Is your pet at risk?
Did you know
Over 40% of dogs and over 30% of cats in New Zealand are at least 10% over their ideal weight, classing them as overweight or obese*? Being a healthy weight is important to the overall health of your fur friend.
We have listed some points below so you can determine if your pet may be obese. If you answer yes to any of the below questions your pet may be at risk of obesity we would highly recommend you talk to your vet about a weight management program.
- Is it difficult to feel their individual ribs?
- Do they have little or no defined waist?
- Are they feed table scraps such as the crusts off your toast or left overs?
- Do they refuse to or are they disinterested in exercise and play?
- Will they keep eating until all food is gone or regularly steal other pet’s food?
If you’d like to learn more about pet obesity and ways to keep your pet healthy, check out below.
Just as it can do in humans, weight gain can creep up on your pet; particularly in cats who can be ultra sneaky in pretending that they haven’t already had their morning feed.
The main reasons for an excessive weight gain in pets are; excessive amounts of food given daily, excessive treats or low exercise levels. Due to pets small size only a small increase in food can tip their calorie intake over the balance and can result in weight gain.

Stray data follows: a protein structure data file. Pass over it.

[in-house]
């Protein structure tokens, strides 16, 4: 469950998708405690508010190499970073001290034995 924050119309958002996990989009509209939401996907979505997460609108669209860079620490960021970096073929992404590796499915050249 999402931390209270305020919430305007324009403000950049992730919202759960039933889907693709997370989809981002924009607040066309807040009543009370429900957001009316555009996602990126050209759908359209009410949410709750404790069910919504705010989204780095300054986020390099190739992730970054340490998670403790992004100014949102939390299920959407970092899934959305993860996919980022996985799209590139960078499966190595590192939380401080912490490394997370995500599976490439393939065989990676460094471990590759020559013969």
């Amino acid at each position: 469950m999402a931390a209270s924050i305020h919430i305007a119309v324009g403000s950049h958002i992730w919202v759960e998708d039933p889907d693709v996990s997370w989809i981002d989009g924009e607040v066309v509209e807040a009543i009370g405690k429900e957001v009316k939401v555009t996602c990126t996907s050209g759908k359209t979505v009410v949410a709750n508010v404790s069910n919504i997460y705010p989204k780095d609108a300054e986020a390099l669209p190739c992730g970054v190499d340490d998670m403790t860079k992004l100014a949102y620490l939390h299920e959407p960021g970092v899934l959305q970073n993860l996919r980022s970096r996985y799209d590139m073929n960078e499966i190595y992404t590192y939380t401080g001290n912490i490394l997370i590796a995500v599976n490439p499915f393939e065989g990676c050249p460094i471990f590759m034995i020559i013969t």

Your pet can also be at additional risk as they age, as their metabolic rate and exercise levels usually decrease, and certain breeds are also more predisposed to weight gain (such as Labradors), as are pets which have been neutered.
- Shortened life span
- Increased risk of joint and mobility difficulties
- Skin conditions and lower resistance to infections
- Greater risk to complications during surgery
- Heart disease
- Higher risk or neurological, respiratory or reproductive disorders
If you have concerns for your pet, we highly recommend visiting your local vet clinic, however we also have some tips below.
Helping your pet lose weight is a slow process that requires a long term commitment and lifestyle changes. It can take two months to see a difference in a pet’s weight so it is important to set long term goals and have a weigh-in every two weeks to keep on track.
Changing behaviours will play a big role in ensuring your pet lives a healthier lifestyle long-term. Try supplementing food treat rewards as with showing affection with something they enjoy e.g. a 5 minute session of playing, brushing or patting.
To help manage their weight you should have your pet on a low calorie and high fibre diet; your vet will be able to recommend the right food for your pet’s specific needs. A regular feed twice a day is recommended, with the specific amounts of food per feed for your pet’s weight (note; a lot of food packs provide a daily requirement). We also recommend that your engage your pet in active play for at least 10 minutes twice a day and make sure your pooch doesn’t miss their daily walk.
Ensuring you have the right weight-management plan for your pet is critical to maintaining a healthy weight for your pet and the health benefits are invaluable to their over all health and well being. If you have any concerns or questions be sure to contact your local vet clinic for advice.